Wednesday, 2 March 2016

Is Hamlet a likeable figure?

Prince Hamlet is one of the most equivocal and hotly-debated characters in all of English drama. Though he is the hero of a revenge drama, Hamlet is certainly not your typical revenger. He is, instead, a lover, a thinker, and an actor, and it is these qualities, contrasted with the bloodthirsty violence of Vindice and other tragic heroes, that make Hamlet a likeable figure. However, he is by no means perfect: he delays acting for five acts of the play (though some would claim this is no bad thing), he is at times cruel and immature, and he is, in the words of Kitto, “driven down into the gulf.” The play is a study in the spread of corruption and sin, and Hamlet is not exempt from this. Therefore, though Hamlet is a likeable and pitiable character, he is flawed and, like all tragic heroes from Oedipus to Lear, he does make mistakes.

At the opening of the play the audience is full of pity for the young prince Hamlet, who is deep in mourning for his father’s recent death. Shakespeare encourages us to contrast the grief of Hamlet and Claudius, Hamlet’s uncle, who uses skilful rhetoric and political tropes to describe the extent of his false grief. Claudius refers to the deceased King Hamlet as “our dear brother”, making his mourning seem universal and of great importance. But despite the fact that, in his own words, “The memory be green,” he encourages the people of Denmark not to dwell in their mourning. His careful balancing of phrases (“With mirth in funeral and with dirge in marriage,”) renders his speech undeniably contrived and deceptive. Hamlet’s speech, on the other hand, is honest and authentic, as he explains: “Seems, madam? Nay it is, I know not seems.” Claudius’ grief is, in Hamlet’s words, “but the trappings and the suits of woe,” whereas Hamlet has “that within which passes show,” words that encourage our pity for the tragic hero.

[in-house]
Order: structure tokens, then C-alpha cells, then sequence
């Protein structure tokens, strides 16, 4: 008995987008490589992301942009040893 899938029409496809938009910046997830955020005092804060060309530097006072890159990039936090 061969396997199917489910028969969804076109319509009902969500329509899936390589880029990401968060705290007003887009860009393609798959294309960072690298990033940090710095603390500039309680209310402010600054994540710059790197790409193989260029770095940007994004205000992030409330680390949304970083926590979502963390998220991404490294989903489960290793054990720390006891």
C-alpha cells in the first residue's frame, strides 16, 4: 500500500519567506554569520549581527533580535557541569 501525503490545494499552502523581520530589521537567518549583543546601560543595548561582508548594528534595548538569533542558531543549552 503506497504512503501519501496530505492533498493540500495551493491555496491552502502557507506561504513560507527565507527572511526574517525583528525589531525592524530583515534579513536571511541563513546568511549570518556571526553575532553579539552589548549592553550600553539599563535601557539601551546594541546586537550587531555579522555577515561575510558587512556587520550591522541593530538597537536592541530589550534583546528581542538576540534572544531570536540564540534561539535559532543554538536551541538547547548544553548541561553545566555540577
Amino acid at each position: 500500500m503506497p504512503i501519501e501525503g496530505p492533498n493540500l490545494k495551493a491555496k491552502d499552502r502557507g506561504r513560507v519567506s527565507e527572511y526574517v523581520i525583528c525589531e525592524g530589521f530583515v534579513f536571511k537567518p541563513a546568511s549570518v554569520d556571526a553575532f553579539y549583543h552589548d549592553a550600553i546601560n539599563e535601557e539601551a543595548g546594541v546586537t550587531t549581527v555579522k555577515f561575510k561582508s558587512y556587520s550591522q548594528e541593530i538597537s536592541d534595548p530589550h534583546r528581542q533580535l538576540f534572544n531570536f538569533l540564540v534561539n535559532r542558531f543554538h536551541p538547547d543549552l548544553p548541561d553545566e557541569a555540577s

What is more, Hamlet’s reflections on suicide in soliloquy one (“O that this too too solid flesh would melt…”), though they may have shocked an Elizabethan audience (since suicide was blasphemous), would also have evoked pity, and thus our first image of Hamlet is that of a son sympathetically mourning his father. We also pity Hamlet in his grief over his mother’s remarriage (“But two months since – nay, not so much, not two”), and thus Hamlet is a likeable figure at the play’s opening. Moreover, Hamlet’s undeniable state of melancholy (later he exclaims, “What a piece of work is a man!”) might to an extent explain his cruelty and his mistakes later in the play: at the opening of the play, Hamlet is clearly not himself, “Th’expectancy and rose of the fair state,” (in Ophelia’s words).